Born Dec. 12, 1905, in Westerstede; died Oct. 27, 1963, in Berlin. Public figure and legal scholar of the German Democratic Republic.
The son of a peasant, Polak became a Marxist while still a college student and was active in the antifascist movement. During the period of fascism he lived in the USSR, where he conducted research at the Academy of Sciences of the USSR and served as secretary of the E. Thälmann Committee, which was fighting for the liberation of Germany from Nazism. He returned to Germany in 1946.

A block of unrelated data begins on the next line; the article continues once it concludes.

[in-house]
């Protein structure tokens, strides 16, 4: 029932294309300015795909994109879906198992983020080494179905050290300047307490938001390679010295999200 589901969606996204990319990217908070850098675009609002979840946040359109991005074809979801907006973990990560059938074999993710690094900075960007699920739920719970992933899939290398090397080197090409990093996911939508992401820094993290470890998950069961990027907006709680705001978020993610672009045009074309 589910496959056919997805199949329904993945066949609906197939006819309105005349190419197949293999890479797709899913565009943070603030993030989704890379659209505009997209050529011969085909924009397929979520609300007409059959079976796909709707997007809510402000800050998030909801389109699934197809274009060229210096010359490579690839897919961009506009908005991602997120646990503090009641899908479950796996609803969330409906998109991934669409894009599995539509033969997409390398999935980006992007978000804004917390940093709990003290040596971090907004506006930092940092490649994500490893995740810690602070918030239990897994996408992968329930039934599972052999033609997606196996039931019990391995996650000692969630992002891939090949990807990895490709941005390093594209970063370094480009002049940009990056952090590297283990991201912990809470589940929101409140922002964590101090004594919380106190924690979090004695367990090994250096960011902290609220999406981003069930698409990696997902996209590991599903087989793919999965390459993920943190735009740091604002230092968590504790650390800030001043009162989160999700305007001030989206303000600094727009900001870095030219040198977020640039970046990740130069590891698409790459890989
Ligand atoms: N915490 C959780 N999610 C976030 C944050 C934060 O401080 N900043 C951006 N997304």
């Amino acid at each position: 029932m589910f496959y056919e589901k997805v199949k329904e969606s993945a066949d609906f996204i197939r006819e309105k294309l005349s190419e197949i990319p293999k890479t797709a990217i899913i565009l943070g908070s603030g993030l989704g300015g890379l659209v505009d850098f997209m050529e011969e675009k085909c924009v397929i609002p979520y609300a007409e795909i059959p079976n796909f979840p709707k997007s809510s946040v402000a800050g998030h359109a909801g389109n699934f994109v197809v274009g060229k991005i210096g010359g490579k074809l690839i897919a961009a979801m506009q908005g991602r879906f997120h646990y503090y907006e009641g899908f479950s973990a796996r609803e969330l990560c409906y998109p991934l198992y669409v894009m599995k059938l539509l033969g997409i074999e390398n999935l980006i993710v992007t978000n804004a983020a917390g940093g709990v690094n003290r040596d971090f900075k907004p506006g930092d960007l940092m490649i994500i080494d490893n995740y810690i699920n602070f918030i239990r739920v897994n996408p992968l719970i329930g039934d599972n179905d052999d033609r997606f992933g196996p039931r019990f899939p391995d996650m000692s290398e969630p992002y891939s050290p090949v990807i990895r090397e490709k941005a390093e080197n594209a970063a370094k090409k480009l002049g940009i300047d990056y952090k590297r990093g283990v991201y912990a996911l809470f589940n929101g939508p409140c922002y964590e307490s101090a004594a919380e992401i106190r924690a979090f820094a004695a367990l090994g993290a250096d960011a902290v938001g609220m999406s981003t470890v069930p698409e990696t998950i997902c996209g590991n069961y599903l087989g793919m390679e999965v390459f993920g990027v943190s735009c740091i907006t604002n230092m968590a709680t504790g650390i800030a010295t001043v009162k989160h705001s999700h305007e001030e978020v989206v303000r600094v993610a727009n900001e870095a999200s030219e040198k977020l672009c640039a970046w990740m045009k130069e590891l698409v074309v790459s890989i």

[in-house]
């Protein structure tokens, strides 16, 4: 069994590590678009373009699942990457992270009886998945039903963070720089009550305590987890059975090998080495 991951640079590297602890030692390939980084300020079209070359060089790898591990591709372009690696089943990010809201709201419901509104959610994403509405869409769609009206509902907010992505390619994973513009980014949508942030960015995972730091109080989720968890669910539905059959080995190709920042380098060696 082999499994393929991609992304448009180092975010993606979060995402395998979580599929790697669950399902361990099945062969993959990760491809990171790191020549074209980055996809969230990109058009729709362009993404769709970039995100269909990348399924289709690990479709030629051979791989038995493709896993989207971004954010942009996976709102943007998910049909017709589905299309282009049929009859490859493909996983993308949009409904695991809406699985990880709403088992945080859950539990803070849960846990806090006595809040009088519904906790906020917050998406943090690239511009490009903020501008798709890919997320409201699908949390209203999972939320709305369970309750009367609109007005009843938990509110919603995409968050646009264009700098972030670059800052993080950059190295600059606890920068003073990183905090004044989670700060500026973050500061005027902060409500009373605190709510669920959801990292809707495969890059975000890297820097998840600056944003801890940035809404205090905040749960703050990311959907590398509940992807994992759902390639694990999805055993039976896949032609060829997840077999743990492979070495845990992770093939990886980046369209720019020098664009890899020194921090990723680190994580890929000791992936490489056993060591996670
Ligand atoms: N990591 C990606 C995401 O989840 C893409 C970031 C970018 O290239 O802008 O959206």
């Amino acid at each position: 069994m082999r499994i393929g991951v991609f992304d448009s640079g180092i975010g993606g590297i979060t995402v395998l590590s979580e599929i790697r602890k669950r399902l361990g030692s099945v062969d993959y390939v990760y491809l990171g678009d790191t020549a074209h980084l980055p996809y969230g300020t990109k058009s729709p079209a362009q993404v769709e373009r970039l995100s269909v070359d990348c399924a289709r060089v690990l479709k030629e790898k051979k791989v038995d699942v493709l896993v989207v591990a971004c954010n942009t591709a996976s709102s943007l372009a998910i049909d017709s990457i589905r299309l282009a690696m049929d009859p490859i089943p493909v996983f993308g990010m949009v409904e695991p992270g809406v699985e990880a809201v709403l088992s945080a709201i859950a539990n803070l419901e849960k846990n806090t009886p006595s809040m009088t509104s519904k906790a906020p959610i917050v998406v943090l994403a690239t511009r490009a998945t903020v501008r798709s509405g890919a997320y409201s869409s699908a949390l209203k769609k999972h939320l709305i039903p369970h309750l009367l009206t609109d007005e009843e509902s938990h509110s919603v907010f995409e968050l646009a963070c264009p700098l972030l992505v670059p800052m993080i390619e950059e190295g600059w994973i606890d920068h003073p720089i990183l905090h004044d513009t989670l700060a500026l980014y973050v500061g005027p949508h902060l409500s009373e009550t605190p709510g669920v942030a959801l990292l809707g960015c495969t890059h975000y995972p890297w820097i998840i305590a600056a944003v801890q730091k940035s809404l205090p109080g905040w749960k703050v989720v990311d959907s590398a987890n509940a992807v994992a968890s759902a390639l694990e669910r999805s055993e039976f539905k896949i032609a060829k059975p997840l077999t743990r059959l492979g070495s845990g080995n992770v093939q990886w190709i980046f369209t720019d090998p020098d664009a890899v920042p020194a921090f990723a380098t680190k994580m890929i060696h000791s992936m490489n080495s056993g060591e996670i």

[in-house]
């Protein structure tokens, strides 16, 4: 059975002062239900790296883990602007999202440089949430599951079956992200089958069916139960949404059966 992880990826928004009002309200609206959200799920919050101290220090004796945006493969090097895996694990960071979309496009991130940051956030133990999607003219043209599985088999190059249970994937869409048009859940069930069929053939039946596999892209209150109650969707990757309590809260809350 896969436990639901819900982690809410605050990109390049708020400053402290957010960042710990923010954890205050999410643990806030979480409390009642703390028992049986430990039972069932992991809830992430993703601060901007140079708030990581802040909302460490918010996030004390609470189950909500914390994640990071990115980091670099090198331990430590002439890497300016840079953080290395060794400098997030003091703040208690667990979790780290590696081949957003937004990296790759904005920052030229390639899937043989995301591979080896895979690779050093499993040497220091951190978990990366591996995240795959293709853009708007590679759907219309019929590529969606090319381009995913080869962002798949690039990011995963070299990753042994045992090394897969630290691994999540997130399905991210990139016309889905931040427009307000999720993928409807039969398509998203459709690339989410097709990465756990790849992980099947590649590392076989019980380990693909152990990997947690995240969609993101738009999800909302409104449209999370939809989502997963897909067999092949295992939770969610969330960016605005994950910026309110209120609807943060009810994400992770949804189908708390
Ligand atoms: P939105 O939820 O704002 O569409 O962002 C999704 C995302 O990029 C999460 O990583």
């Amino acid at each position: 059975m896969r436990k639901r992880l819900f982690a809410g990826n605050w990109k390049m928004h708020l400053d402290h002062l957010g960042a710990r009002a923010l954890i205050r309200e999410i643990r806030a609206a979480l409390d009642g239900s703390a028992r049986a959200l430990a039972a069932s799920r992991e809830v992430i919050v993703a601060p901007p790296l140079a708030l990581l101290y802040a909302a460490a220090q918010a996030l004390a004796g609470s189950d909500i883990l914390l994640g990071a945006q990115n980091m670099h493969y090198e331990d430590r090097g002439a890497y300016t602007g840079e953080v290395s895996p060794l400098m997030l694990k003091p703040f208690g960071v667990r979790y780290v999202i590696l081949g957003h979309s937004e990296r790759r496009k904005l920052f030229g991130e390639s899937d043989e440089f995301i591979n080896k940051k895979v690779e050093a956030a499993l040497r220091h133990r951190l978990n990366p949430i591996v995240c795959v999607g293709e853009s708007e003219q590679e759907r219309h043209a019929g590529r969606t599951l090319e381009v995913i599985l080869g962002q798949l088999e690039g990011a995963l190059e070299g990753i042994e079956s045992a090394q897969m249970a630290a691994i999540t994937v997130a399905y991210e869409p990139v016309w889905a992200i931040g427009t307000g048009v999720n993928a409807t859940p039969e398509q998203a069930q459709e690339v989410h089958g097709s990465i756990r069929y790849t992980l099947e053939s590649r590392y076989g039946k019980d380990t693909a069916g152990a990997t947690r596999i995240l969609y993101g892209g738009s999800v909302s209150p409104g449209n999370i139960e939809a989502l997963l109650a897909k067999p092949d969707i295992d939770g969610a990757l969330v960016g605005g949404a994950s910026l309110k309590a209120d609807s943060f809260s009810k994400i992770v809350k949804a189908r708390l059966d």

Polak made a significant contribution to the building of the first German socialist state. A member of the German People’s Council and deputy chairman of its Constitutional Committee, he was also a deputy of the People’s Chamber and a member of the Council of State. He took part in the scholarly preparation of important documents for the Socialist Unity Party of Germany and of measures to improve the governmental bodies of the republic. Polak was a member of the Germany Academy of Sciences in Berlin. As a scholar, he contributed to the development of the Marxist-Leninist science of state and law. His principal work was Dialectics in the Theory of the State (1959). Polak was awarded the Silver Order for Contributions to the Fatherland and the Antifascist Fighter medal.